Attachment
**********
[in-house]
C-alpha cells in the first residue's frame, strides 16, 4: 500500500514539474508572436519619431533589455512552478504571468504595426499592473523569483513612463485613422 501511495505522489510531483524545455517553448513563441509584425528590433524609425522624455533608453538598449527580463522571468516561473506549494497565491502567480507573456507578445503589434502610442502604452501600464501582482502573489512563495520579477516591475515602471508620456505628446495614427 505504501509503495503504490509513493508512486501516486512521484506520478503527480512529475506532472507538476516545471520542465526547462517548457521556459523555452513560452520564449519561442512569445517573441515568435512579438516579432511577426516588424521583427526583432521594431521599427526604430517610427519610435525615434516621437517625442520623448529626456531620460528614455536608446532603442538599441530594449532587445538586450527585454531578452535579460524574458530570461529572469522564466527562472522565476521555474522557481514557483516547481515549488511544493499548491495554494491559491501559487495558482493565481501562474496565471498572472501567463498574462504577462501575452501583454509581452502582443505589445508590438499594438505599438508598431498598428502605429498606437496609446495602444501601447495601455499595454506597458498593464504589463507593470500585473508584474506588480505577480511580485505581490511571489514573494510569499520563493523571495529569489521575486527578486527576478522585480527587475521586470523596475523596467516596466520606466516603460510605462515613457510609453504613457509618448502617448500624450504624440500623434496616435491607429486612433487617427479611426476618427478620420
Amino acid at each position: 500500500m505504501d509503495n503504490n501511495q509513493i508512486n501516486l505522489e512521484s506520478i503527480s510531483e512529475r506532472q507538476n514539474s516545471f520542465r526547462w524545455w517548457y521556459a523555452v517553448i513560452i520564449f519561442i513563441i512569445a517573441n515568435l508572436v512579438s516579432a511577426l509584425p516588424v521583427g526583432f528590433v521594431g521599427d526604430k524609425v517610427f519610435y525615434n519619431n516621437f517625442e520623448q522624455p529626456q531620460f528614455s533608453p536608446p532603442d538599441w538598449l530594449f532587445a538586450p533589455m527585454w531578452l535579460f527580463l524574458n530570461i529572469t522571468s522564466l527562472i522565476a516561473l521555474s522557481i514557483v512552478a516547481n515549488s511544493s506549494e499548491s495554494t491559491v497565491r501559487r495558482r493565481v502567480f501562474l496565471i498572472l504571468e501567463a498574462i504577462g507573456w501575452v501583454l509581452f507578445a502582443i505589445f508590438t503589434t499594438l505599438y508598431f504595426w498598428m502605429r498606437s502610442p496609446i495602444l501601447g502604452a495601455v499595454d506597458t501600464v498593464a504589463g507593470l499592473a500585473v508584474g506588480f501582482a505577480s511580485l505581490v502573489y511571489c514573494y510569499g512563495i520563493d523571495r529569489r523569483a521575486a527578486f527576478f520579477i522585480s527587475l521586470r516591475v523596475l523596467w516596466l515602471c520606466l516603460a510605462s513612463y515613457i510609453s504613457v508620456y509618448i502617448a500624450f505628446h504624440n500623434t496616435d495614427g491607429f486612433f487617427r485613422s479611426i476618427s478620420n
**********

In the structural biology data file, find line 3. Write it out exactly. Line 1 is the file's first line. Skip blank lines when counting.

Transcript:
Amino acid at each position: 500500500m505504501d509503495n503504490n501511495q509513493i508512486n501516486l505522489e512521484s506520478i503527480s510531483e512529475r506532472q507538476n514539474s516545471f520542465r526547462w524545455w517548457y521556459a523555452v517553448i513560452i520564449f519561442i513563441i512569445a517573441n515568435l508572436v512579438s516579432a511577426l509584425p516588424v521583427g526583432f528590433v521594431g521599427d526604430k524609425v517610427f519610435y525615434n519619431n516621437f517625442e520623448q522624455p529626456q531620460f528614455s533608453p536608446p532603442d538599441w538598449l530594449f532587445a538586450p533589455m527585454w531578452l535579460f527580463l524574458n530570461i529572469t522571468s522564466l527562472i522565476a516561473l521555474s522557481i514557483v512552478a516547481n515549488s511544493s506549494e499548491s495554494t491559491v497565491r501559487r495558482r493565481v502567480f501562474l496565471i498572472l504571468e501567463a498574462i504577462g507573456w501575452v501583454l509581452f507578445a502582443i505589445f508590438t503589434t499594438l505599438y508598431f504595426w498598428m502605429r498606437s502610442p496609446i495602444l501601447g502604452a495601455v499595454d506597458t501600464v498593464a504589463g507593470l499592473a500585473v508584474g506588480f501582482a505577480s511580485l505581490v502573489y511571489c514573494y510569499g512563495i520563493d523571495r529569489r523569483a521575486a527578486f527576478f520579477i522585480s527587475l521586470r516591475v523596475l523596467w516596466l515602471c520606466l516603460a510605462s513612463y515613457i510609453s504613457v508620456y509618448i502617448a500624450f505628446h504624440n500623434t496616435d495614427g491607429f486612433f487617427r485613422s479611426i476618427s478620420n